A garden in an urban area. Villages grew together in an area where there used to be polders.
The polders are the basis for the design. Bringing back a bit of the original emotion of the place.
This garden is thoroughly grounded in the surrounding polders.
Significant parts of The Netherlands are polders. A delta-landscape of marshes turned into polders. It’s what the Dutch are famous for.
The older polders are smaller, and the newer ones are very big in scale. But big or small most of the time, they have the same characteristic.
Dramatic skies and a composition of horizontal lines. A rhythm of water lines, higher grass edges along the waterlines and meadows cut in different intervals with tree lines of Willows, Alder and Poplars in the background. It’s actually an industrial landscape for small and big-scale farming, but the small-scale polders have romantic and poetic qualities.
These green landscapes capture the elements dramatically. Of course, the wind is prevailing, but rain, sun and mist are often caught dramatically and poetically.
The Dutch identify themselves with these polders, which are very important for the collective identity of Dutch society.
Andrew van Egmond
All these qualities are integrated into the design of this garden. Although there are no direct views of the landscape because it is part of the village grid, there is this important sense of place. We all take the underlying landscape with us in a subconscious way. Therefore it is crucial to work with the underlying landscape. It creates a natural ease for us as humans and strengthens the local ecosystem we are part of.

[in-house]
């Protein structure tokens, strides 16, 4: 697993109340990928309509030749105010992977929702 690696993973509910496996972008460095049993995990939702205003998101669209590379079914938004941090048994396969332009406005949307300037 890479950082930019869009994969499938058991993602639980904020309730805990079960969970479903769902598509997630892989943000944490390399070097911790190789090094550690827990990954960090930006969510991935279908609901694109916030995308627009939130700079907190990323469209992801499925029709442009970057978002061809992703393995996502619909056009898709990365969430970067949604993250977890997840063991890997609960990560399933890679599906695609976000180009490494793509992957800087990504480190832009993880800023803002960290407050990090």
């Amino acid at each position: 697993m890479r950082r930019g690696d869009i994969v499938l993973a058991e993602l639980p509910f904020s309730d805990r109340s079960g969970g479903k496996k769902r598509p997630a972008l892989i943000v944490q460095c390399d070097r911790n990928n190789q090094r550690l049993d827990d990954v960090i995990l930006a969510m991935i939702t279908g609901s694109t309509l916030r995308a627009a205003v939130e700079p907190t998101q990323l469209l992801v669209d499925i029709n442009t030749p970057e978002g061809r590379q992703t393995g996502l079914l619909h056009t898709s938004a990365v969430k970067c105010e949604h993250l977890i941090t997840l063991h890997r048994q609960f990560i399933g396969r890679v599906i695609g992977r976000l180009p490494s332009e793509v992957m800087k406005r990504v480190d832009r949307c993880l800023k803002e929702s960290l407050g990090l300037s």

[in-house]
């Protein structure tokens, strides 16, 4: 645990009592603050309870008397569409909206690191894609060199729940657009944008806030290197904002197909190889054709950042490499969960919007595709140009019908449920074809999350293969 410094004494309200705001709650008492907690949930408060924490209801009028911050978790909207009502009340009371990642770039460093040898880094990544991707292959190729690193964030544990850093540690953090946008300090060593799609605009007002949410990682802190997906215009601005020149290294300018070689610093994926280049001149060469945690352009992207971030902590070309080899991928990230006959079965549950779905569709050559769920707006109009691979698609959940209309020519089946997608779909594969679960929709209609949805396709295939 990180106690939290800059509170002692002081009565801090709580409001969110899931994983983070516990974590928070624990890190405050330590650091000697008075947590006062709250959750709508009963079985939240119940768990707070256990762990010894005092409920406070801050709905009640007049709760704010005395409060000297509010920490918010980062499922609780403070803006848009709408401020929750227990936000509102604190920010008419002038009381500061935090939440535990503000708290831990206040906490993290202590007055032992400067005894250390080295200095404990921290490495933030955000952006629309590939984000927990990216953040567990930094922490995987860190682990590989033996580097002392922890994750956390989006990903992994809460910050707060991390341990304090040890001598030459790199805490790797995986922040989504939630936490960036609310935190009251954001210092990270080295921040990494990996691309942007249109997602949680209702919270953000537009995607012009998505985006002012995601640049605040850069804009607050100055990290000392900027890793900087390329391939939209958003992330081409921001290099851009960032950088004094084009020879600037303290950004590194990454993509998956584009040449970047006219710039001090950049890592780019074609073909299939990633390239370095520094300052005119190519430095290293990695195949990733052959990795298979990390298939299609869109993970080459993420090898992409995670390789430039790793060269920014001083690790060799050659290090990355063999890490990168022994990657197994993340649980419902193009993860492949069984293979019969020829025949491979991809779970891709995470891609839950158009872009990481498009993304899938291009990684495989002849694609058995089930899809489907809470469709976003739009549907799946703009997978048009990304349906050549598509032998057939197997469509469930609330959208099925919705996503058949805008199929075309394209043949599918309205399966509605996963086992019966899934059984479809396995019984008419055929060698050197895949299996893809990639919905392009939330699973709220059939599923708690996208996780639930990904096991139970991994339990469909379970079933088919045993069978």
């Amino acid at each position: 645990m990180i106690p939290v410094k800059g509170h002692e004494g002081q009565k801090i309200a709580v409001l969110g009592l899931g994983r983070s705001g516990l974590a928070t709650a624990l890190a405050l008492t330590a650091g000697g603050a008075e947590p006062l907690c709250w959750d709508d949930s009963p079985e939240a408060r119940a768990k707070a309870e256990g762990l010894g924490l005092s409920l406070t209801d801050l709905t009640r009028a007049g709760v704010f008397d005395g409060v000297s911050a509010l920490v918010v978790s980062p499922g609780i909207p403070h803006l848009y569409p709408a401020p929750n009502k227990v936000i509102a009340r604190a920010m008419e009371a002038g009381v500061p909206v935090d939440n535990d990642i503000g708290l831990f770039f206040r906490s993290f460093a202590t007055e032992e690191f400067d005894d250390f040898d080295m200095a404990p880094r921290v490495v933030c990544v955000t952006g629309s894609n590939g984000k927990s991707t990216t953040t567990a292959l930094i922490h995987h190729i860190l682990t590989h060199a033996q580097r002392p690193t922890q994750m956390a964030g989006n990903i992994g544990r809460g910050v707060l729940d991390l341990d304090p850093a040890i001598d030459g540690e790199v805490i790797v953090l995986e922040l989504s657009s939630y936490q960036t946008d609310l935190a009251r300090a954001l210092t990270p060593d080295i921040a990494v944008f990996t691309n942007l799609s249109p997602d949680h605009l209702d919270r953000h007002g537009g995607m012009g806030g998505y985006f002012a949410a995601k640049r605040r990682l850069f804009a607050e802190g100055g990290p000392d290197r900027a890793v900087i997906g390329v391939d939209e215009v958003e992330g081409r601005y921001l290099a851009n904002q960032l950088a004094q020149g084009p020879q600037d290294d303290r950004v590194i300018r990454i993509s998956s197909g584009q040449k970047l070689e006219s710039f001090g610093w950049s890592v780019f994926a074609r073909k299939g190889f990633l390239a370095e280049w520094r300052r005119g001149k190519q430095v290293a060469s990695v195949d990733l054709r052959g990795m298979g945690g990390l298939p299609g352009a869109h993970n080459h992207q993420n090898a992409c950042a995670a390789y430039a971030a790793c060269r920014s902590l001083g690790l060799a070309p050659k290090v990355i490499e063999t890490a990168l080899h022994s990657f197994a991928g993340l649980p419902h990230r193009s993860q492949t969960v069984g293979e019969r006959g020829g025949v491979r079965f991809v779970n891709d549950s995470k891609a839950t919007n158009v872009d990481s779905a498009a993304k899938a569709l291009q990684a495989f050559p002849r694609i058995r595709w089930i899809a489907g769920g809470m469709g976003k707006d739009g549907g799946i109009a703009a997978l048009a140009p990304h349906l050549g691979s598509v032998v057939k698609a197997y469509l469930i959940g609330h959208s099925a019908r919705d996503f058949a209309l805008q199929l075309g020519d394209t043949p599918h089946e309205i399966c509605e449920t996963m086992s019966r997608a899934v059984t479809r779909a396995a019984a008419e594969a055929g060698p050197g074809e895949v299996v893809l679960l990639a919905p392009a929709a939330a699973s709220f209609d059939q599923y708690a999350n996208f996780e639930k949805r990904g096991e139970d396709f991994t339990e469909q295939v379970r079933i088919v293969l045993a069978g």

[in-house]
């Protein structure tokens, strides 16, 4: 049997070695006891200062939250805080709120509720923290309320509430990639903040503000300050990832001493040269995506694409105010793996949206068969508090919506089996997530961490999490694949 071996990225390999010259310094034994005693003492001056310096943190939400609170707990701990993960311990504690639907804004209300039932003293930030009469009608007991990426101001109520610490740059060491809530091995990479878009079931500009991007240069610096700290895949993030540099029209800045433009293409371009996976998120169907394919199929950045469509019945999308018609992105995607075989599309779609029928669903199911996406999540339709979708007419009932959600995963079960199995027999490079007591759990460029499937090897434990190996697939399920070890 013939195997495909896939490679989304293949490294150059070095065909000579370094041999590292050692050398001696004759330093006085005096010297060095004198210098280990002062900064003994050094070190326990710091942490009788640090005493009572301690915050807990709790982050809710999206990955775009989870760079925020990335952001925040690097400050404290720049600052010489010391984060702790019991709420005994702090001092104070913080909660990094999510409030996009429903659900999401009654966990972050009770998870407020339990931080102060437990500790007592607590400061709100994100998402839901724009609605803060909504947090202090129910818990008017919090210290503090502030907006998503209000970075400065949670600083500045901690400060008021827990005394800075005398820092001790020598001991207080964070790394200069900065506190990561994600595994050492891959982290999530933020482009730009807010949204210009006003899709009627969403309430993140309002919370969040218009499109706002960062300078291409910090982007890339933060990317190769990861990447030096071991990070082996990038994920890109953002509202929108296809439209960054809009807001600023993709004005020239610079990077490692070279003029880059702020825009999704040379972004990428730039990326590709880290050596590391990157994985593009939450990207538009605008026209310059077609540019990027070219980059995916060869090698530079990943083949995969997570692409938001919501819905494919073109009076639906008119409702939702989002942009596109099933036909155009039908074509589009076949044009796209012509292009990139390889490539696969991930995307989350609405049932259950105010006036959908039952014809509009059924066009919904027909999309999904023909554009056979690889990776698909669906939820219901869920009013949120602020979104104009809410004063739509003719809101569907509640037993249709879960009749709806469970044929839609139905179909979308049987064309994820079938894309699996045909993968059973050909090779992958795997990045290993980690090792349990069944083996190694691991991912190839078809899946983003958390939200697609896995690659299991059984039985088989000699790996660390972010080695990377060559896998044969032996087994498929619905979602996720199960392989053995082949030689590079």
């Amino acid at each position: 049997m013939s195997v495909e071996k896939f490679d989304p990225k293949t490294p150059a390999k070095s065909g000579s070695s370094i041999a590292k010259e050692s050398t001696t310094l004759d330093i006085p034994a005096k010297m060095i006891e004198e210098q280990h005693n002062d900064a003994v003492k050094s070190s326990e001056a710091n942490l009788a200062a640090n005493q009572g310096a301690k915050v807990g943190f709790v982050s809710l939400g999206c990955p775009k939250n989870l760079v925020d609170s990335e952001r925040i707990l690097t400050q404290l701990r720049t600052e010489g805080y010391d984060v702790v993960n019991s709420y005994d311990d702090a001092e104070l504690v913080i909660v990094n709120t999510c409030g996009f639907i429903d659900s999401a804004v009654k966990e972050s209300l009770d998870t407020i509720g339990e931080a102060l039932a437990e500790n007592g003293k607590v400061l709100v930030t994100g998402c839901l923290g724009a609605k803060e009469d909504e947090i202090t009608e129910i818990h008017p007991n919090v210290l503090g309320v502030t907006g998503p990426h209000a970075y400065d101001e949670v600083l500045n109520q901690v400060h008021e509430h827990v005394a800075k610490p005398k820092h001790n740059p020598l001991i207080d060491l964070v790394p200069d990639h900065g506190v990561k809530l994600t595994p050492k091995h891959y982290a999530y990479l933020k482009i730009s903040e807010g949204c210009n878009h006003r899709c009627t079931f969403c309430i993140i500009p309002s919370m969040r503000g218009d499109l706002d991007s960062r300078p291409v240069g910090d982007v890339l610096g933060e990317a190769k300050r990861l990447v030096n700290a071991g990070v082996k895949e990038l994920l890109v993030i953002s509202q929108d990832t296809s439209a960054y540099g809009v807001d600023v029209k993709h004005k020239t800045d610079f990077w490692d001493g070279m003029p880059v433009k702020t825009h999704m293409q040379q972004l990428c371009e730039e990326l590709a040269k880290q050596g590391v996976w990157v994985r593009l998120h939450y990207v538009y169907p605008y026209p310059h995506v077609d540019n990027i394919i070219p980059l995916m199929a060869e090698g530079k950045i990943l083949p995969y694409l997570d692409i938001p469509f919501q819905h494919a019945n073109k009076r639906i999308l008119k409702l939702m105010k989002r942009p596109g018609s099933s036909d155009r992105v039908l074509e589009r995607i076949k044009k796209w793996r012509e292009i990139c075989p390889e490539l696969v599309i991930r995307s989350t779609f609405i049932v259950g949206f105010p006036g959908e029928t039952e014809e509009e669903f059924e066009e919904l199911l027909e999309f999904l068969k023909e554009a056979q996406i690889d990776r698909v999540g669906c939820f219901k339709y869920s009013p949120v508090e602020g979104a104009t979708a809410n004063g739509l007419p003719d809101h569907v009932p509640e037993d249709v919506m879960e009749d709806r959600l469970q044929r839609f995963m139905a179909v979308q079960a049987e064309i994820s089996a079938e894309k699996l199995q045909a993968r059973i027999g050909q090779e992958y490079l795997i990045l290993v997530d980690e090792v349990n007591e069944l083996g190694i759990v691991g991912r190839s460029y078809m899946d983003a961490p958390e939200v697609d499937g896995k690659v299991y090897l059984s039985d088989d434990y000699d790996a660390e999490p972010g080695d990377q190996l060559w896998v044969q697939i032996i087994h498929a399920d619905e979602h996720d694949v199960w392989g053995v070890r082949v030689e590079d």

This garden design is dominated by green tones and different kinds of vertical grasses—a composition of lines of green and water with a floating element above it.
The characteristics of the industrial landscape are visible in the concrete elements and rusted Cor-Ten steel surfaces.
Details are crucial in minimal designs. Because there is no distraction, the composition and refinement must be very good. The floating concrete terraces, the edges along the water surface, and the border in the background are laser sharp and create a beautiful contrast with the lush green of grasses, grey leaved willow and the white trunks of Birch trees which existed in the formal garden. The Cor-Ten steel surface creates a strong line framing the ever-changing and moving nature in the background. In addition, this surface has a unique integrated graphic. The graphic represents reeds in the ditches of the polders and further emphasizes the emotion of the polder landscape.
In my work, the underlying landscape is critical. With an ever-growing urban grid, it is essential to stay connected to the original landscape and nature as a whole. We must work with nature, not push it out but embrace it, learn from it and immerse ourselves in it.